Recognizing these and other shortcomings, a very commendable initiative was launched addressing “Resiliency in GIScience Education”. Perceived by many as a first aid station offering guidance through a crisis, its initiators were looking beyond: “How can our experiences become opportunities for rethinking and revisioning our practices and perspectives?”
This is where interruption of our ongoing practice should be understood as a long-term valuable disruption leading to innovation and a sea change in concepts and the practice of higher education. Now is an excellent time to step back for a few moments and consider which changes we want to keep, which experiences should lead to different approaches and which fundamental re-conceptualizations will be helpful in the future of higher education.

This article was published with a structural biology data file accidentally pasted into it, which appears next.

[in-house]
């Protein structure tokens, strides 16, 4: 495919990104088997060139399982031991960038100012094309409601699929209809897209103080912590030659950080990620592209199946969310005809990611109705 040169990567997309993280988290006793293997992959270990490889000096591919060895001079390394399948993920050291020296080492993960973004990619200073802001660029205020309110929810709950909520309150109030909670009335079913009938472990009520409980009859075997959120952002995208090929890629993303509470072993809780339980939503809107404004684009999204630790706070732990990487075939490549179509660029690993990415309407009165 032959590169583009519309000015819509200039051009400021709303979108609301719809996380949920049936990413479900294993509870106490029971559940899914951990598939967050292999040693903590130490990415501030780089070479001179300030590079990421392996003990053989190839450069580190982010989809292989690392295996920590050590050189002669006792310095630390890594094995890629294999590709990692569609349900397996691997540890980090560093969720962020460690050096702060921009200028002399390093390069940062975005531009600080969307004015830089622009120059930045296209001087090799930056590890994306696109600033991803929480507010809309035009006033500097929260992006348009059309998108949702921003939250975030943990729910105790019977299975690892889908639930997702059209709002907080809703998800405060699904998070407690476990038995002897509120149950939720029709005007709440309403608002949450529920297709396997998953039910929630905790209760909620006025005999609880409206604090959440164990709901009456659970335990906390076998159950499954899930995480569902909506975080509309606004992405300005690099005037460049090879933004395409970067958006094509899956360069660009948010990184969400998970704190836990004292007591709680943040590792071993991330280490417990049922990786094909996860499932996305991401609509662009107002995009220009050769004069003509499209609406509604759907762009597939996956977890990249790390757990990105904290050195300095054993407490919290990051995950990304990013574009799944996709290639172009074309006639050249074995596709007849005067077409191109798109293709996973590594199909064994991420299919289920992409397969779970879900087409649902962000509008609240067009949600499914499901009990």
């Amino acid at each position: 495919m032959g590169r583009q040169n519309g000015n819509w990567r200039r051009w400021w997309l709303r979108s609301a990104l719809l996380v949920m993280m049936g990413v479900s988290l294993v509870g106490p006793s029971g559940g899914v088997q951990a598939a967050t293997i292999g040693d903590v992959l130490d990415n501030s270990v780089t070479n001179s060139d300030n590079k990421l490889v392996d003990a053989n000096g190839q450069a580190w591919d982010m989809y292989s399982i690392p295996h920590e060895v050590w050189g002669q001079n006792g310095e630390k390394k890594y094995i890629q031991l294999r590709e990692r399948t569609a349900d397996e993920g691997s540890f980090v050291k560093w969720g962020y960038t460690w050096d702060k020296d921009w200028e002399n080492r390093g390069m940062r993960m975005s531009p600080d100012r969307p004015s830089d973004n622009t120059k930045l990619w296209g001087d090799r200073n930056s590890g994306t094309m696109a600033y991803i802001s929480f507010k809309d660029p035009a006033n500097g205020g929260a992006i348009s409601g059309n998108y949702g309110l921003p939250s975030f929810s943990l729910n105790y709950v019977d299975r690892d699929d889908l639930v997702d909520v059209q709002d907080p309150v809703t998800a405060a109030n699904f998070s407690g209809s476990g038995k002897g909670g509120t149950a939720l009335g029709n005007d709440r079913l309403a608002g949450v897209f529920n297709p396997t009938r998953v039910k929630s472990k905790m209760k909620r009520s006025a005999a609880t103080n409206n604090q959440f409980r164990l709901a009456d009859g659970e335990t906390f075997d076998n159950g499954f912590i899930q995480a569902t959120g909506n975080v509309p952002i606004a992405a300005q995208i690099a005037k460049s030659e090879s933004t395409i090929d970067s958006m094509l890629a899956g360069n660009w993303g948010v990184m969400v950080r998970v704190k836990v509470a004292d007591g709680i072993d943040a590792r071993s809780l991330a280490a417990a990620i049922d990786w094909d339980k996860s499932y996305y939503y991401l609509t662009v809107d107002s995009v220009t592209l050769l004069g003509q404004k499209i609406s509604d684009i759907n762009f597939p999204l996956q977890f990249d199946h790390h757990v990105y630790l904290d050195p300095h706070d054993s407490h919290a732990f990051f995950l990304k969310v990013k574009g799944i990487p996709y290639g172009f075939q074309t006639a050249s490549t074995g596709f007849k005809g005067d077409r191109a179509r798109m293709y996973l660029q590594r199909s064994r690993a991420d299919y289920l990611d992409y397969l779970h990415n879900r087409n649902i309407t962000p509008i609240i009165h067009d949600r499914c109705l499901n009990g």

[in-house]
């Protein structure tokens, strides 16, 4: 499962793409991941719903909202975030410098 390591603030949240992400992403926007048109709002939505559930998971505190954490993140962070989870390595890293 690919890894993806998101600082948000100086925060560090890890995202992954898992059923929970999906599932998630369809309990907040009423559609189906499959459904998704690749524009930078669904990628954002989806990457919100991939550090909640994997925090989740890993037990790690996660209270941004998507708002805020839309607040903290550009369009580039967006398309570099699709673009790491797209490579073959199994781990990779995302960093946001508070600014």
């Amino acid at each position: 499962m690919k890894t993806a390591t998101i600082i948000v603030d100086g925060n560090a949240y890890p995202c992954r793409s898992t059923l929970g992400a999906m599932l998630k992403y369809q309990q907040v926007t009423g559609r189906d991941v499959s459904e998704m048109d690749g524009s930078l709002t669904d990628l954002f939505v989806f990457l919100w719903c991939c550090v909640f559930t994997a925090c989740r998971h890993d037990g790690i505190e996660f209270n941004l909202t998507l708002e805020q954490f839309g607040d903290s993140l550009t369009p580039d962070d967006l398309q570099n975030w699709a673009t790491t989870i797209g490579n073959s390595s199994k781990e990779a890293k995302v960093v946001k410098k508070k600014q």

Let’s look at a few of these opportunities:
The insight of learning for most people being a social activity is not new. Having everyone spending time in a front-facing classroom is not really a suitable setting for social interaction, though. This is demonstrated by the expectation to listen quietly, giving way to the practice of communicating off-topic via personal devices. We therefore could opt more frequently to alternate listening with discussion time in breakout groups. Managing these well in a large lecture hall creates huge overhead, while done smoothly on online platforms.
Essentially, plain lectures are most easily moved online “as is” and are least valuable as such. Educators already earlier having broken up their lectures into smaller units alternating inputs with interaction, individual activities and reflections in groups benefitted substantially from these structural changes now contributing to the success of online learning. Those teachers investing long nights into the recording of lectures run the risk of being considered an always-on streaming channel to be consumed right before exam week — with limited long-term success.